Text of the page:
There have been rare reports of anaphylaxis/anaphylactoid reactions following routine clinical use of TWINRIX. (See ADVERSE REACTIONS, Postmarketing Reports.)

The tip cap and the rubber plunger of the needleless prefilled syringes contain dry natural latex rubber that may cause allergic reactions in latex sensitive individuals. The vial stopper is latex-free.

Hepatitis A and hepatitis B have relatively long incubation periods. The vaccine may not prevent hepatitis A or hepatitis B infection in individuals who have an unrecognized hepatitis A or hepatitis B infection at the time of vaccination. Additionally, it may not prevent infection in individuals who do not achieve protective antibody titers.


General: Prior to immunization with TWINRIX (hepatitis a inactivated & hepatitis b (recombinant) vaccine) , the patient's current health status and medical history should be reviewed. The physician should review the patient's immunization history for possible vaccine sensitivity, previous vaccination-related adverse reactions and occurrence of any adverse-event-related symptoms and/or signs, in order to determine the existence of any contraindication to immunization with TWINRIX (hepatitis a inactivated & hepatitis b (recombinant) vaccine) and to allow an assessment of benefits and risks. Appropriate medical treatment and supervision should be readily available for immediate use in case of a rare anaphylactic reaction following the administration of the vaccine. Epinephrine injection (1:1,000) and other appropriate agents used for the control of immediate allergic reactions must be immediately available. As with other vaccines, although a moderate or severe acute illness is sufficient reason to postpone vaccination, minor illnesses such as mild upper respiratory infections with or without low-grade fever are not contraindications.20

TWINRIX (hepatitis a inactivated & hepatitis b (recombinant) vaccine) should be given with caution in persons with bleeding disorders such as hemophilia or thrombocytopenia and in persons on anticoagulant therapy, with steps taken to avoid the risk of hematoma following the injection.20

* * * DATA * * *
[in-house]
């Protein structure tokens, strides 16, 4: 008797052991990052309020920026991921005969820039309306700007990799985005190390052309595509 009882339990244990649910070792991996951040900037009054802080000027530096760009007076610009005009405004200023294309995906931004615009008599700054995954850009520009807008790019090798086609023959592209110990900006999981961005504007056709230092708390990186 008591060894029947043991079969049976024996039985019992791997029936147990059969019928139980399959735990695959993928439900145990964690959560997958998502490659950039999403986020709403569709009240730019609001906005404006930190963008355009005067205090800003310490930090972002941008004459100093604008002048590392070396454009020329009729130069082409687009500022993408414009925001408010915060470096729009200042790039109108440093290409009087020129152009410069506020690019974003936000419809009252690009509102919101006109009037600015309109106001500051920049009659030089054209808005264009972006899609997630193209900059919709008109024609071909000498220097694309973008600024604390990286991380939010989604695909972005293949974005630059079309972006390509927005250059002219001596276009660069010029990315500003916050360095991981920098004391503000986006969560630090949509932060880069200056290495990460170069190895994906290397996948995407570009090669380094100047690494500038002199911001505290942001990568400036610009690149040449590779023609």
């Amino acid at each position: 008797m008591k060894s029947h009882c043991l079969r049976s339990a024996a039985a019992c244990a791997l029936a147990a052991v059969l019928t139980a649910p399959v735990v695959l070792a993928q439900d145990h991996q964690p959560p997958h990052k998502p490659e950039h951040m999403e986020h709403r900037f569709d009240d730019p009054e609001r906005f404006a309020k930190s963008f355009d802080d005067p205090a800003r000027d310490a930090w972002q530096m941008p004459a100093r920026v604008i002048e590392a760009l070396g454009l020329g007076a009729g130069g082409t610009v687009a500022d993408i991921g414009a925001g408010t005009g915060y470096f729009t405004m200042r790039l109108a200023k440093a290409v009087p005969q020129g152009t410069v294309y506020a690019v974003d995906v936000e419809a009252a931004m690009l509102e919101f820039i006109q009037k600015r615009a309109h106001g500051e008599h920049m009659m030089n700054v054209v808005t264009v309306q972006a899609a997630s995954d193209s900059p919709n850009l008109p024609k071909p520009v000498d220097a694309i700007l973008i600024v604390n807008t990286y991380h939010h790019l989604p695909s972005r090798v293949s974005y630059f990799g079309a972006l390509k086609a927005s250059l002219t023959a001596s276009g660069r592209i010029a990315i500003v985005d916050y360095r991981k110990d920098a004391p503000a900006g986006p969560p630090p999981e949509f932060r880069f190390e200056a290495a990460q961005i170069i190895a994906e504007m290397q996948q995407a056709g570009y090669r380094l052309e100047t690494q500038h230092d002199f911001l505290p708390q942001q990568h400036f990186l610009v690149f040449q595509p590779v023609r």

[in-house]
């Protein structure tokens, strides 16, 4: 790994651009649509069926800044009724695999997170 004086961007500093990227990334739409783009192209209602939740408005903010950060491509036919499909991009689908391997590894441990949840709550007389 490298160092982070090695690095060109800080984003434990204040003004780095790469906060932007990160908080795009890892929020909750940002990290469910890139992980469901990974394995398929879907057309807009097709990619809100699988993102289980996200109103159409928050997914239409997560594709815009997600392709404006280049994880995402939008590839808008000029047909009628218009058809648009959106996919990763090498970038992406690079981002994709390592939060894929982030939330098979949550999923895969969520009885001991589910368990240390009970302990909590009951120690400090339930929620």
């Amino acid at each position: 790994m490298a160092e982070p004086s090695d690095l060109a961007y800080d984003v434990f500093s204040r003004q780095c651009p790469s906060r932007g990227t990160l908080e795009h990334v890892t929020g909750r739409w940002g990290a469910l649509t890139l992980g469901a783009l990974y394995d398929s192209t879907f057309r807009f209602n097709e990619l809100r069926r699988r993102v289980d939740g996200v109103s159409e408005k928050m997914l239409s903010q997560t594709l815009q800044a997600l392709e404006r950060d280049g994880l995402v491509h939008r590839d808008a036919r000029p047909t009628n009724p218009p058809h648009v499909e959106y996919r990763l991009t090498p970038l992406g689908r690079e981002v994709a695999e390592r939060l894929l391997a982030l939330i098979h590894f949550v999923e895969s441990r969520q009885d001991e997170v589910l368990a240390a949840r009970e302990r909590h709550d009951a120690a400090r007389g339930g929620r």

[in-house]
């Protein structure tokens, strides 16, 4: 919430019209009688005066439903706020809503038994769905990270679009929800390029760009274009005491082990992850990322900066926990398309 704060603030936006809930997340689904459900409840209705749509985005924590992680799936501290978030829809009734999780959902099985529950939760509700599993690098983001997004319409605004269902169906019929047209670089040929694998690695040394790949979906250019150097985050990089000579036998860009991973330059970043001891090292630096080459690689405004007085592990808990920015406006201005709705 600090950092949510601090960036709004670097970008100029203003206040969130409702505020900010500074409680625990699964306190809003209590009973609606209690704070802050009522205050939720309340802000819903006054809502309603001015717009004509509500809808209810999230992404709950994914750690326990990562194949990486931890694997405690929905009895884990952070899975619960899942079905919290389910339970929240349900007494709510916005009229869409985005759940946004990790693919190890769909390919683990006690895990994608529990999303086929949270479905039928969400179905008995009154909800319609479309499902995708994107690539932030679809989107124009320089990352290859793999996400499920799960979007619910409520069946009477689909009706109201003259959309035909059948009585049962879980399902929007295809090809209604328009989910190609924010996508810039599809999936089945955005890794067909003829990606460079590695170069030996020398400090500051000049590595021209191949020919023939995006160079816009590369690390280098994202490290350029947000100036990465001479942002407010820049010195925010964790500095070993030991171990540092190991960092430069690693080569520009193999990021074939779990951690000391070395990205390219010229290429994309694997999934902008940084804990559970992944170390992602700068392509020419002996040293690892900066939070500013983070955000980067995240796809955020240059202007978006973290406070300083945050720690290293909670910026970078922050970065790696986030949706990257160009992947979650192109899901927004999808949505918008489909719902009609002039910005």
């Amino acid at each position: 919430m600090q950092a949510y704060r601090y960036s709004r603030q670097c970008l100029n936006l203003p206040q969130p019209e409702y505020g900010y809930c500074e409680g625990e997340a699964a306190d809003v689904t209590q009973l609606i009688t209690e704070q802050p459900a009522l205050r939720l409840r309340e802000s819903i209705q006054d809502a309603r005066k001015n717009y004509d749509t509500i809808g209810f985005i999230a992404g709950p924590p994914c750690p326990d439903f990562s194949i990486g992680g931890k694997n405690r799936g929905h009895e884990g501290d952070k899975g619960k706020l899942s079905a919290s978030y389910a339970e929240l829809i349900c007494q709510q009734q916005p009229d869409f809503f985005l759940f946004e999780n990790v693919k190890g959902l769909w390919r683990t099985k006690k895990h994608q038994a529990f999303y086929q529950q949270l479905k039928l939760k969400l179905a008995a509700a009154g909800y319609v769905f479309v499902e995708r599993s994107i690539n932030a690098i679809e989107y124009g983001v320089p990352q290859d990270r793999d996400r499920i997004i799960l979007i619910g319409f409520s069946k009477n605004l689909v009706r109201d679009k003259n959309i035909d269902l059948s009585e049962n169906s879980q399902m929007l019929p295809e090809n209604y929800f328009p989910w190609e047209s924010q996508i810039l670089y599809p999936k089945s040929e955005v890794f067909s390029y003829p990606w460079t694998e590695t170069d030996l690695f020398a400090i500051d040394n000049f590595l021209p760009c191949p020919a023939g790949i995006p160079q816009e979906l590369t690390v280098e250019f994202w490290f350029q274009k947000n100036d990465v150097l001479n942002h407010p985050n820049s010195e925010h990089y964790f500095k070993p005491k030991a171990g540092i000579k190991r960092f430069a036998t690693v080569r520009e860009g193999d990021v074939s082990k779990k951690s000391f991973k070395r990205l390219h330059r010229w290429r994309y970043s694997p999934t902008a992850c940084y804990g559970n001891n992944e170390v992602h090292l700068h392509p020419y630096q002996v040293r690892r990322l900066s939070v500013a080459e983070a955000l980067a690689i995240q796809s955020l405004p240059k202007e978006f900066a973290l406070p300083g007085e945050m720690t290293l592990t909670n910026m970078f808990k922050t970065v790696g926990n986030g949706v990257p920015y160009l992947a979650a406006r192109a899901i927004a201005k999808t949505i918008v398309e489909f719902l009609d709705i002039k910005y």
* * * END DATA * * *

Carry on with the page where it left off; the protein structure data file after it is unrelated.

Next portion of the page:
A separate, sterile syringe and needle or a sterile disposable unit should be used for each patient to prevent the transmission of other infectious agents from person to person. Needles should be disposed of properly and should not be recapped.

As with any vaccine, if administered to immunosuppressed persons, including individuals receiving immunosuppressive therapy, the expected immune response may not be obtained.

Multiple Sclerosis: Results from 2 clinical studies indicate that there is no association between hepatitis B vaccination and the development of multiple sclerosis,21 and that vaccination with hepatitis B vaccine does not appear to increase the short-term risk of relapse in multiple sclerosis.22

Carcinogenesis, Mutagenesis, Impairment of Fertility: TWINRIX (hepatitis a inactivated & hepatitis b (recombinant) vaccine) has not been evaluated for its carcinogenic potential, mutagenic potential, or potential for impairment of fertility.

Pregnancy: Pregnancy Category C. Animal reproduction studies have not been conducted with TWINRIX (hepatitis a inactivated & hepatitis b (recombinant) vaccine) . It is also not known whether TWINRIX (hepatitis a inactivated & hepatitis b (recombinant) vaccine) can cause fetal harm when administered to a pregnant woman or can affect reproduction capacity. TWINRIX should be given to a pregnant woman only if clearly indicated (see INDICATIONS AND USAGE).

Pregnancy Exposure Registry: Healthcare providers are encouraged to register pregnant women who receive TWINRIX (hepatitis a inactivated & hepatitis b (recombinant) vaccine) in the GlaxoSmithKline vaccination pregnancy registry by calling 1-888-825-5249.

Nursing Mothers: It is not known whether TWINRIX (hepatitis a inactivated & hepatitis b (recombinant) vaccine) is excreted in human milk. Because many drugs are excreted in human milk, caution should be exercised when TWINRIX (hepatitis a inactivated & hepatitis b (recombinant) vaccine) is administered to a nursing woman.

Pediatric Use: Safety and effectiveness in pediatric patients below the age of 18 years have not been established.

Geriatric Use: Clinical studies of TWINRIX (hepatitis a inactivated & hepatitis b (recombinant) vaccine) did not include sufficient numbers of subjects aged 65 and over to determine whether they respond differently from younger subjects.


20. Centers for Disease Control and Prevention. General recommendations on immunization: Recommendations of the Advisory Committee on Immunization Practices (ACIP). MMWR 2006;55(RR-15):1-48.
21. Ascherio A, Zhang SM, Hernán MA, et al. Hepatitis B vaccination and the risk of multiple sclerosis. N Engl J Med 2001;344(5):327-332.
22. Confavreux C, Suissa S, Saddier P, et al. Vaccination and the risk of relapse in multiplesclerosis. N Engl J Med 2001;344(5):319-326.

Last reviewed on RxList: 4/30/2007
This monograph has been modified to include the generic and brand name in many instances.


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